Postscript, Feb. 7. My friend, David Haskell, sends along a link to a blog called “US Slave” which has images of Franklin and Armfield’s slave-trading business:

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Postscript, Feb. 9.  In an eleventh-hour attempt to block same-sex marriage in Alabama, State Supreme Court Justice Roy Moore–in defiance of a federal judge’s ruling–forbade probate judges to issue license marriages to gay couples. “Roy Moore standing in the courthouse door: Where have we seen this before?” runs the headline of Charles J. Dean’s opinion piece on al.com, likening Moore’s actions to Wallace’s in 1963. “What happens next? I don’t know. Moore is standing in the courthouse door. He represents the old days, the days of fear and misunderstanding and the denial of equal rights.”  As of this morning, most probate judges have ignored Moore’s illegal order.

 

Posted in Cemeteries, Education, Sewanee, Slavery, Statues, The South | Leave a comment

An Ancient Source for the Winking Pizza Chef

4474884936_0dea8212d2According to a piece on pizza box art on the CBS News website today, “The caricature of a smiling mustachioed chef has been a popular feature of pizza boxes for decades. Sources say it dates back to the 1950s, to a hand-painted sign on the roof of Schaller’s Drive-In in Rochester, N.Y., though some claim it dates back even before World War II.” CBS calls this image “The Winking Chef” although, in the example they give online, both of the chef’s eyes are open so that he is not actually winking.

In fact, the gesture he is employing is an ancient Italian one.  There is a famous description of the extremely beautiful Psyche found in Apuleius’ Golden Ass, from second-century AD which bears a striking resemblance to what the Winking Chef is doing.  As Apuleius writes, “Many of the citizens and plenty of visitors whom the rumor of an outstanding spectacle had gathered with crowded curiosity, would be stupefied in admiration of her unapproachable beauty.  Moving a right hand to their mouths with the forefinger resting on an outstretched thumb, they revered her as though she were Venus herself in religious adoration.”  Multi denique civium et advenae copiosi, quos eximii spectaculi rumor studiosa celebritate congregabat, inaccessae formositatis admiratione stupidi et admoventes oribus suis dexteram primore digito in erectum pollicem residente ut ipsam prorsus deam Venerem religiosis <venerabantur> adorationibus. (Golden Ass, 4.28)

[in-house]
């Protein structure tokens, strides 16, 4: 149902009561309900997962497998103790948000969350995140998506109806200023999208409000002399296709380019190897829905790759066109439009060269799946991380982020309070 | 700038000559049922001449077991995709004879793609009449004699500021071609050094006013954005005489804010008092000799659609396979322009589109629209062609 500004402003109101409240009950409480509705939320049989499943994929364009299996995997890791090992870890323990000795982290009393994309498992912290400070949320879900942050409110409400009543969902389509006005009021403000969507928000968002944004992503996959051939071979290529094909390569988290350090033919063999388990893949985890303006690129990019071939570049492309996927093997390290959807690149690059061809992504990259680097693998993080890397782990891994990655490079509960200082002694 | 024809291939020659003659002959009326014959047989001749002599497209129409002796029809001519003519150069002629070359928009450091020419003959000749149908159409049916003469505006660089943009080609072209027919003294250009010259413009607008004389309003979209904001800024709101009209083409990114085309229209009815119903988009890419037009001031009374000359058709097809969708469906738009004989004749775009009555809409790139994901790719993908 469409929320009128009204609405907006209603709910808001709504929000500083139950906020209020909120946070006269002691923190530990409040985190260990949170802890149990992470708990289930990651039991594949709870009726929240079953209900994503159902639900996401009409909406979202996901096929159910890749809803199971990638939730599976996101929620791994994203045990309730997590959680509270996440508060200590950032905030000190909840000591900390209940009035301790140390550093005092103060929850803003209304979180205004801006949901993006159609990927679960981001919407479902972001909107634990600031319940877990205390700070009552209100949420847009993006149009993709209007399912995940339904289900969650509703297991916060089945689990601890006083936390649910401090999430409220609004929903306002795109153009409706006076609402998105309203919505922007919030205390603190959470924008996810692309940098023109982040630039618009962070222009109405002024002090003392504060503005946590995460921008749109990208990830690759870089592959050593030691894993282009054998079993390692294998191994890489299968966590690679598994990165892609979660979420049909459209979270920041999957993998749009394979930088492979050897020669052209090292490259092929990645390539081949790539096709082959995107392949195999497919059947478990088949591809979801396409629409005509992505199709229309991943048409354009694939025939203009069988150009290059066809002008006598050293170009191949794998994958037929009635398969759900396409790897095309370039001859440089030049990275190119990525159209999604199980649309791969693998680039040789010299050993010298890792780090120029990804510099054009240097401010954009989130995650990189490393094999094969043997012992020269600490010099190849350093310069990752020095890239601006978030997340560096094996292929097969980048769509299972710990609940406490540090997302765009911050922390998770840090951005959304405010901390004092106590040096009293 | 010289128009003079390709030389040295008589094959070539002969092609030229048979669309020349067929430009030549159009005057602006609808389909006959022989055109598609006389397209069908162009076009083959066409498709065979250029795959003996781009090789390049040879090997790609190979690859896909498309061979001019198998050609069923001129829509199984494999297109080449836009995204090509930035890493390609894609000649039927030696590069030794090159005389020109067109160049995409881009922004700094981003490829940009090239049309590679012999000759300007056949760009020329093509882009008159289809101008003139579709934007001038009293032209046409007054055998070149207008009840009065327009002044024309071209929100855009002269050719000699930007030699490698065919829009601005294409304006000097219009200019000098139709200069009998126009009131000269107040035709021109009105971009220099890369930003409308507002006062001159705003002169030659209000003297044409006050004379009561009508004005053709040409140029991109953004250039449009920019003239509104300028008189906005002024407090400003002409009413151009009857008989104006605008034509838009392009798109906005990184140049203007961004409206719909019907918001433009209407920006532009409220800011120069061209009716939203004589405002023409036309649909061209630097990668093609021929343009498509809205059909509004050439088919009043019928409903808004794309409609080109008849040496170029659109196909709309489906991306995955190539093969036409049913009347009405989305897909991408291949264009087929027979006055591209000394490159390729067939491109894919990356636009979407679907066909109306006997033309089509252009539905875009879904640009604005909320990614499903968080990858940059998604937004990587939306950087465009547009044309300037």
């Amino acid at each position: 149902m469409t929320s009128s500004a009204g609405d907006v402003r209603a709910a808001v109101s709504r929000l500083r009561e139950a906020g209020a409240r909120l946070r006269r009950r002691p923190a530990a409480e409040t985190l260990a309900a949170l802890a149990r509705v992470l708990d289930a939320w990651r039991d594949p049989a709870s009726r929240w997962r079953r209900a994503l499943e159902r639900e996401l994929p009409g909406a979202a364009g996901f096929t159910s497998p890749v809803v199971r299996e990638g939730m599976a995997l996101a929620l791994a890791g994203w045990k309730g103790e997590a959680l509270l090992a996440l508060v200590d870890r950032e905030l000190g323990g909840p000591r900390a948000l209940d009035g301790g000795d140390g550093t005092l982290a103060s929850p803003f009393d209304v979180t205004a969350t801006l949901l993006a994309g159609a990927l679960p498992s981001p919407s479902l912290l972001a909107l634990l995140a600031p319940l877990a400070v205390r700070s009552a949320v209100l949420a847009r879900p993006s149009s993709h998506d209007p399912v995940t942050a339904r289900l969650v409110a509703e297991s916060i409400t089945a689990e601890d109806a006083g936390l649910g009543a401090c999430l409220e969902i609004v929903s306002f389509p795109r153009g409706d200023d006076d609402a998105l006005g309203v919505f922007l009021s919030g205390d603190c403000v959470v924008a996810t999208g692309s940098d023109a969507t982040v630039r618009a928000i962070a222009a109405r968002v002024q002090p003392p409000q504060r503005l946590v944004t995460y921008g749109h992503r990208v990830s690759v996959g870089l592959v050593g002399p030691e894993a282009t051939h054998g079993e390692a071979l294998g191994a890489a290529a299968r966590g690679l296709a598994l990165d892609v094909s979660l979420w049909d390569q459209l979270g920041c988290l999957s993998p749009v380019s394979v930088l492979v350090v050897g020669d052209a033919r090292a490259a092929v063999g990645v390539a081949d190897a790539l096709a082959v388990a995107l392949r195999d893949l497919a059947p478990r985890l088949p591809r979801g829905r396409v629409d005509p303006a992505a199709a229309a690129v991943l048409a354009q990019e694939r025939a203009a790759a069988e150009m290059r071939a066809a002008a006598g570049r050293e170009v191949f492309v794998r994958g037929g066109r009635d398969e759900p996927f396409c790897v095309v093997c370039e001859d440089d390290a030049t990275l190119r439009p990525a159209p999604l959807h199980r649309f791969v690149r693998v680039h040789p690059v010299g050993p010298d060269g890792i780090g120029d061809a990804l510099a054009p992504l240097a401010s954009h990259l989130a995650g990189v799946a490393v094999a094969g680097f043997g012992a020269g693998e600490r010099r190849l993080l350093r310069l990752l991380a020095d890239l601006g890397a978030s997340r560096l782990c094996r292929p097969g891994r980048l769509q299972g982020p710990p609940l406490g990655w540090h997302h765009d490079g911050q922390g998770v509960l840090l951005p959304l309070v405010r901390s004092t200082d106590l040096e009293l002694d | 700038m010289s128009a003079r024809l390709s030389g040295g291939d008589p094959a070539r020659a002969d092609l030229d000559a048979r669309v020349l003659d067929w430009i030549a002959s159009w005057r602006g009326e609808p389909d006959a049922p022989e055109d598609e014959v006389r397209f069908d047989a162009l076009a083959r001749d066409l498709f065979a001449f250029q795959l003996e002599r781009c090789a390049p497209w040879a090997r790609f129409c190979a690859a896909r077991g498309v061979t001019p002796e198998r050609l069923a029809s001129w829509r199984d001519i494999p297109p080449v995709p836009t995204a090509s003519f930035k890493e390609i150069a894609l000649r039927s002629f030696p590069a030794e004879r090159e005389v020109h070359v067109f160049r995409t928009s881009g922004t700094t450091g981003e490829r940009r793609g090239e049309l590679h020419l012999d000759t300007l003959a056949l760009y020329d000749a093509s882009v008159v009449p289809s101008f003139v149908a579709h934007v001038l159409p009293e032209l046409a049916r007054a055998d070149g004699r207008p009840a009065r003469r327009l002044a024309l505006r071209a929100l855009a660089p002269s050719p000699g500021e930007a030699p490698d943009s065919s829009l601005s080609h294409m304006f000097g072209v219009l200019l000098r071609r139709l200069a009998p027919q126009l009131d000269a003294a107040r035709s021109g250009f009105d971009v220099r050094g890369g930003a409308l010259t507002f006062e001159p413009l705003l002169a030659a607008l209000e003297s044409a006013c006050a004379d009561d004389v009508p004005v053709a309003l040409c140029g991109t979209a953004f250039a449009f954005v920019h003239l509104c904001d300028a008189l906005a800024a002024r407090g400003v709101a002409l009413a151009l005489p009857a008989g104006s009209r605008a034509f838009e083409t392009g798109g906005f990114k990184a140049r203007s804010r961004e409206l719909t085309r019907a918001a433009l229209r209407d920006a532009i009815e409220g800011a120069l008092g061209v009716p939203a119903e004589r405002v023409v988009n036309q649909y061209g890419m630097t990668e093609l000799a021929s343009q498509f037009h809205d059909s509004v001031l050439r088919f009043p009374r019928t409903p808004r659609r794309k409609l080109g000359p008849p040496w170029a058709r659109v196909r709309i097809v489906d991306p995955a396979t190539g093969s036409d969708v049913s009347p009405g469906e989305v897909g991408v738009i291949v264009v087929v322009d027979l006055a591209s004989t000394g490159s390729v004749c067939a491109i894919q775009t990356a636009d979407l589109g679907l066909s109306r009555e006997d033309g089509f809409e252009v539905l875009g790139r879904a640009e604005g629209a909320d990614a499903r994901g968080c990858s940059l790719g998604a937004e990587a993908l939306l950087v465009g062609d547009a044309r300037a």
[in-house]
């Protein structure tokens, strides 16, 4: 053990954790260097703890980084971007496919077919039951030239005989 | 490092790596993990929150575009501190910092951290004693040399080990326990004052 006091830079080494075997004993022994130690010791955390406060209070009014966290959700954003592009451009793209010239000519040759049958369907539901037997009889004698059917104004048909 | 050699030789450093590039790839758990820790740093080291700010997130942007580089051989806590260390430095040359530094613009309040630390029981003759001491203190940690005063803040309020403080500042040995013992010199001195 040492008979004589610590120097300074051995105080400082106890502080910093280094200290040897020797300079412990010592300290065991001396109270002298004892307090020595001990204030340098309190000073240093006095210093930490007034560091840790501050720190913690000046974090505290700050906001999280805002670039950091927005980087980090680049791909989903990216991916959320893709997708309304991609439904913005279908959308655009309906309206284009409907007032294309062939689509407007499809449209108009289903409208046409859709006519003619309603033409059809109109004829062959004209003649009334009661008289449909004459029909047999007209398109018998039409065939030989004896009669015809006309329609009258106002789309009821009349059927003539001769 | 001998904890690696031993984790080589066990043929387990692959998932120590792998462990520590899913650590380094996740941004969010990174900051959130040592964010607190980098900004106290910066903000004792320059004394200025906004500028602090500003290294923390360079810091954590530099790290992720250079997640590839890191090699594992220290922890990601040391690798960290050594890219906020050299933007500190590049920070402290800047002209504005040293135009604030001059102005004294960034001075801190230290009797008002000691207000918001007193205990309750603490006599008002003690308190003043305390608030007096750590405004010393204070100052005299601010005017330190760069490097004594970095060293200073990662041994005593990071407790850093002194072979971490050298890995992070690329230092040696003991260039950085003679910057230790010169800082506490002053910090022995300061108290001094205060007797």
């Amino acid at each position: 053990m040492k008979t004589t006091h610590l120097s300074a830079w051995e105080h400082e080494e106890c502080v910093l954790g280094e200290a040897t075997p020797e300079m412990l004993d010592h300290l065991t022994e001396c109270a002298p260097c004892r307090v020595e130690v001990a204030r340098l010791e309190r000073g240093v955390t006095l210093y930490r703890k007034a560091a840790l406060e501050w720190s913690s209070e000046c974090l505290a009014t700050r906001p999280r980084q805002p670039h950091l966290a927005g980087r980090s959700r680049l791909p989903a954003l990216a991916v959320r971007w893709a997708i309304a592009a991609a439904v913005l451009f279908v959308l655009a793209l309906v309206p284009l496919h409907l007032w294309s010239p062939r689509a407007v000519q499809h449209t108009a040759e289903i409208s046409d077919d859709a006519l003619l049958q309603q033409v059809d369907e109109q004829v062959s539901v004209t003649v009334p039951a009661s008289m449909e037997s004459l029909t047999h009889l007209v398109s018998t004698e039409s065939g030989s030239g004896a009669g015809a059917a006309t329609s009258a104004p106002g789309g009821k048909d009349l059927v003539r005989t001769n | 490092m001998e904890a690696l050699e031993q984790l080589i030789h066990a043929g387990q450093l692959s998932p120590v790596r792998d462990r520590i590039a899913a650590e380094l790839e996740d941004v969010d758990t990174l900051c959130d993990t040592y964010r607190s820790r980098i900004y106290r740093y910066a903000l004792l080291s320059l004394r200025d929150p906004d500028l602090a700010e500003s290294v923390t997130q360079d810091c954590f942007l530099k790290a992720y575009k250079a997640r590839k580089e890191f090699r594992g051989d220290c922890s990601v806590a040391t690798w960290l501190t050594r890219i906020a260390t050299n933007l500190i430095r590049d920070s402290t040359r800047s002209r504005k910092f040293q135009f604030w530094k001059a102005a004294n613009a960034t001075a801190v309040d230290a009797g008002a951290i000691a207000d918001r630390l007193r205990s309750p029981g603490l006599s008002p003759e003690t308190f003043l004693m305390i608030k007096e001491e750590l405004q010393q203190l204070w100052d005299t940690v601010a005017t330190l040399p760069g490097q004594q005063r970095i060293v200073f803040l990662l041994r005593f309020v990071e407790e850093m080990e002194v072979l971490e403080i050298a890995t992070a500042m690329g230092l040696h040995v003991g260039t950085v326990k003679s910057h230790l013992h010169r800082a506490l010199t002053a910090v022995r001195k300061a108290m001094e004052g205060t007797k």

It doesn’t go so well for Psyche, being compared to Venus. The goddess sets her son Cupid on the beautiful by hapless girl, but he ends up falling in love with her.  Adventures ensue, jealous sister are involved, an obligatory trip to the Underworld. It all works out in the end for Cupid and Psyche. I have to think that, with his knowing look, Winking Chef understands it all.

Posted in Cartoons, Classics, Italy | Leave a comment

The Butt-Millet Fountain, A Memorial Hidden in Plain Sight

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Major Archibald But, All Saints Chapel, Sewanee, TNI have written before about Major Archibald Butt, a notable alumnus of Sewanee who died heroically aboard the Titanic.  That’s him to the right, together with President Taft, from a stained glass window in All Saints’ Chapel which commemorates the presidential visit to Sewanee a year before Butt’s death. His traveling companion on that fateful voyage was the artist, Francis Davis Millet, who shared a house with Butt in Washington where they hosted large social gatherings.  As it happens, the Butt-Millet Memorial Fountain erected by their powerful and well-connected friends was only  few blocks from the hotel I was stayed at last weekend in our nation’s capitol, so I took a morning to go over and visit.

Screen Shot 2015-01-31 at 3.50.52 PMThe fountain could not be have been more prestigiously located, as befits two men so well-loved in their day. “Taft In Tears As He Lauds Major Butt,” reads the headline of the New York Times (May 6, 1912, p. 4).  It only makes sense that the memorial to a man whom the President loved as a son would be placed close to the White House, close to the very top of the Ellipse.  And I suppose it only makes sense that, as the years pass–indeed over a hundred of them–the depth of such feelings for a brave and noble man would subside into oblivion.  Today, the monument is hard to find, hidden behind the iron fencing and Jersey barriers that ring the White House. One has to pass by the monument to Butt and Millet, but given all the visual noise along the Ellipse Road and E Street, as well as the yelling Capitol police, it’s easy to overlook the eight foot stone fountain.